So, it’s official.
I’m a freelancer. While a day job may or may not float into my life to help me pay the bills, at this point I am a freelancer of many hats: design primarily, but also writing and editorial services.
There are some really rad things about freelancing, and some less rad things about freelancing. Freedoms and responsiblities. I have the freedom to control my own schedule, choose my clients, set my own rates, and I have no commute or grody office snacks to deal with. (You know you’ll eat the cake just because it’s there, even though it’s vile Albertson’s sheet cake which you don’t like.) The downsides? I am in charge of my own finances, contracts, marketing, and health insurance (with help from hired professionals on occasion). I don’t have a steady paycheck. I don’t have a steady amount of work; so far it’s been feast or famine. It’s awesome and rough at the same time.
Here are some resources should anyone be interested in freelancing or are already doing so:
- Washington CASH is a Seattle nonprofit that helps folks (especially women, minorities, and low-income folks) learn all the skills one needs to operate a small business.
- Here’s the Small Business Administration’s start-up guide, which covers handy topics like licenses, taxes, and contractual paperwork.
- Here’s the starting spot for Washington State business licenses.
- Booklife by Jeff VanDerMeer is a fantastic resource for folks who are writing. He talks about both your “external booklife,” i.e. how you market and present yourself, and your “internal booklife,” i.e. how you get creative work done in context of the rest of your life. Jeff’s website is also rife with resources.
- My current business card fave is gotprint.com. They have decent prices and a wide range of products.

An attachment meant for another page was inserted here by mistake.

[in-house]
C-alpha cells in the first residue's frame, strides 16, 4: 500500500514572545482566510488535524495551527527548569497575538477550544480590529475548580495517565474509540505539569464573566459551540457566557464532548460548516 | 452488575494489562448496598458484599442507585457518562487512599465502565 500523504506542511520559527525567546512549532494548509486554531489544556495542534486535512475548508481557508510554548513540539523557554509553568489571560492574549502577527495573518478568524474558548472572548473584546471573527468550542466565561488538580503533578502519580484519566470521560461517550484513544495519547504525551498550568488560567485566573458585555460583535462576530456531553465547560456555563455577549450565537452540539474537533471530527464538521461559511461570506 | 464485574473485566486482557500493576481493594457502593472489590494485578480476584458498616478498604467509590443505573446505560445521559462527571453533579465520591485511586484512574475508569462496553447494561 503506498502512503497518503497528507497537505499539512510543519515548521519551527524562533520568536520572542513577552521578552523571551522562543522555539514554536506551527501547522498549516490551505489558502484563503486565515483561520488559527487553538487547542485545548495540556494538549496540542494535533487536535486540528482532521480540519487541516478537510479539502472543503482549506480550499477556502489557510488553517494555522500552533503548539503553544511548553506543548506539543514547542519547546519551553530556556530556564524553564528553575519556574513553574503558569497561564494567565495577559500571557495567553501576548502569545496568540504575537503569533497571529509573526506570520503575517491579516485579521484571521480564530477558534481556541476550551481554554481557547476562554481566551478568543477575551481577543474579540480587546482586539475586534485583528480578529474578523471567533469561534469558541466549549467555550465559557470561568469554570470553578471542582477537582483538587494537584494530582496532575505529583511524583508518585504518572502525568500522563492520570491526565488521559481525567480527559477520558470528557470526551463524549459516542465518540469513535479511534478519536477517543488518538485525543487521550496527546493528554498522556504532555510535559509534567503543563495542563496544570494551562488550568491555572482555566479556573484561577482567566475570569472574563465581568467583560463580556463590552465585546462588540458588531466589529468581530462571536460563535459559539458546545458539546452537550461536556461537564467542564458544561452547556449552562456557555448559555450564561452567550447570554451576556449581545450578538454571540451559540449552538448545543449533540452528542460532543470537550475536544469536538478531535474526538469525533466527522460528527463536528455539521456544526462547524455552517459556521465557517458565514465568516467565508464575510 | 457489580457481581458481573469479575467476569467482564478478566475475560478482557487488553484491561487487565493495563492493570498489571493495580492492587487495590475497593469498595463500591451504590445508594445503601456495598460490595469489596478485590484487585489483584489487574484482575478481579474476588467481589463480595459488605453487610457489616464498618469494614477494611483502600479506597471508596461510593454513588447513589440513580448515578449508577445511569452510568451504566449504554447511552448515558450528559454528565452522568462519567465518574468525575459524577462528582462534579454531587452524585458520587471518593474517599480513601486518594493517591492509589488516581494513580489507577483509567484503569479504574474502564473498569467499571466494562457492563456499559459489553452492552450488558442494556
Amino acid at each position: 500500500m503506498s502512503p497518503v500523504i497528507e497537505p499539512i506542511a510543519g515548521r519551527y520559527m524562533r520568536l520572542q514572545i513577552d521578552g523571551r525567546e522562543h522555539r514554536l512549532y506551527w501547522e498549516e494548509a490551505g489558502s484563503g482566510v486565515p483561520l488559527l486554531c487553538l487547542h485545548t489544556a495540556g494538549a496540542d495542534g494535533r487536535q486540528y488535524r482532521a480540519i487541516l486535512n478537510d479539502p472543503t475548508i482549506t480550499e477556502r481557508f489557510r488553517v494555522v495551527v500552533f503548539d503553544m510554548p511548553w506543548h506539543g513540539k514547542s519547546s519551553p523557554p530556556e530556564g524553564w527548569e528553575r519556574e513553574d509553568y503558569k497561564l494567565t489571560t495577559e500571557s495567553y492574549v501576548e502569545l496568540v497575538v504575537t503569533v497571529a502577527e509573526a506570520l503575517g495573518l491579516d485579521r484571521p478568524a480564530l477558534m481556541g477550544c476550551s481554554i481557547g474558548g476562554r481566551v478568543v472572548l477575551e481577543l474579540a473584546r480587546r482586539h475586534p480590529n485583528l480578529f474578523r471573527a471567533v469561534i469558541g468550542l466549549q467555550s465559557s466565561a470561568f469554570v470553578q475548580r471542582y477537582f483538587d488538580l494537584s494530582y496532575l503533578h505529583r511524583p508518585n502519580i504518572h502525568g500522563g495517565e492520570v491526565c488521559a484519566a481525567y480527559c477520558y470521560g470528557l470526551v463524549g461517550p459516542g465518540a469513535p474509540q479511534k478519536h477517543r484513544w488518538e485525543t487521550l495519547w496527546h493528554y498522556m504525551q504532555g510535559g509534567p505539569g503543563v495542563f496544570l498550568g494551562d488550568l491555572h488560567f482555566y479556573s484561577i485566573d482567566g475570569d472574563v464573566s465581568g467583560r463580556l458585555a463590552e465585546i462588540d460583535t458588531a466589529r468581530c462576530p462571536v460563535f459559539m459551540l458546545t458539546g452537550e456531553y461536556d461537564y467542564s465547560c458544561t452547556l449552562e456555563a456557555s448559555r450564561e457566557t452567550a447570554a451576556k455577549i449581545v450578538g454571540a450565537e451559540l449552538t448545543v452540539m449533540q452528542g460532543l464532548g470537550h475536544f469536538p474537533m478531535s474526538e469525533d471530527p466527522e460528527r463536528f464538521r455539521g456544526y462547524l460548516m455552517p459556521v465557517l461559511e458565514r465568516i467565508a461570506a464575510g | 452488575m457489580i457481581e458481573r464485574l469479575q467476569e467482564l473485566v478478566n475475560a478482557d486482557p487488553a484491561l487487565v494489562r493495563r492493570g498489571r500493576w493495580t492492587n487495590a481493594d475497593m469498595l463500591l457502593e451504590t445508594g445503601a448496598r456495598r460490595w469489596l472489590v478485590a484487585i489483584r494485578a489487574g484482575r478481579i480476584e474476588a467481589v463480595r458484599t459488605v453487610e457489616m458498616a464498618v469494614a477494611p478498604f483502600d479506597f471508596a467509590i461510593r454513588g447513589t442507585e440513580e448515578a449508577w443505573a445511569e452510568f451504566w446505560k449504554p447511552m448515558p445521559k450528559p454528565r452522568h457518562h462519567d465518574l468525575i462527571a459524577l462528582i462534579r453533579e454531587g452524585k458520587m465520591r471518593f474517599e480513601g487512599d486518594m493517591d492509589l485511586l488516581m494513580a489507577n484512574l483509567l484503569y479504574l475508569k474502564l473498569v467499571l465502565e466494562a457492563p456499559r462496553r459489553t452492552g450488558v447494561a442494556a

- Work Made for Hire is the site of Katie Lane, a rad Portland lawyer who works with creative folks and freelancers. She has a great blog and teaches classes and workshops, too.
- Sarah Horowitz, author of The Freelancer’s Bible, is also the founder of the Freelancer’s Union. Yes, it exists. Yes, you can network, get help with insurance, and involve yourself in advocacy. If you live in New York, join the heck out of this; you can get group rates on insurance. Sadly, that part of the organization hasn’t made it out to Cascadia, although you can still get dental, life, and disability insurance through the Union.
- The Graphic Artist’s Guild would like to educate you about copyright law, among other things.
- 43 Folders has some good thoughts on organizing yourself, your email, your life, and even your methods of organization. On this page, they ask what about your creative practice is sucking, and you choose accordingly.
- Business of Design Online has some great articles, including this series about time management.
- The Pomodoro technique is named after tomato-shaped kitchen timers, and is a great way to blast through work: twenty-five minutes on, five minutes off.
What resources do you know about? Let’s share!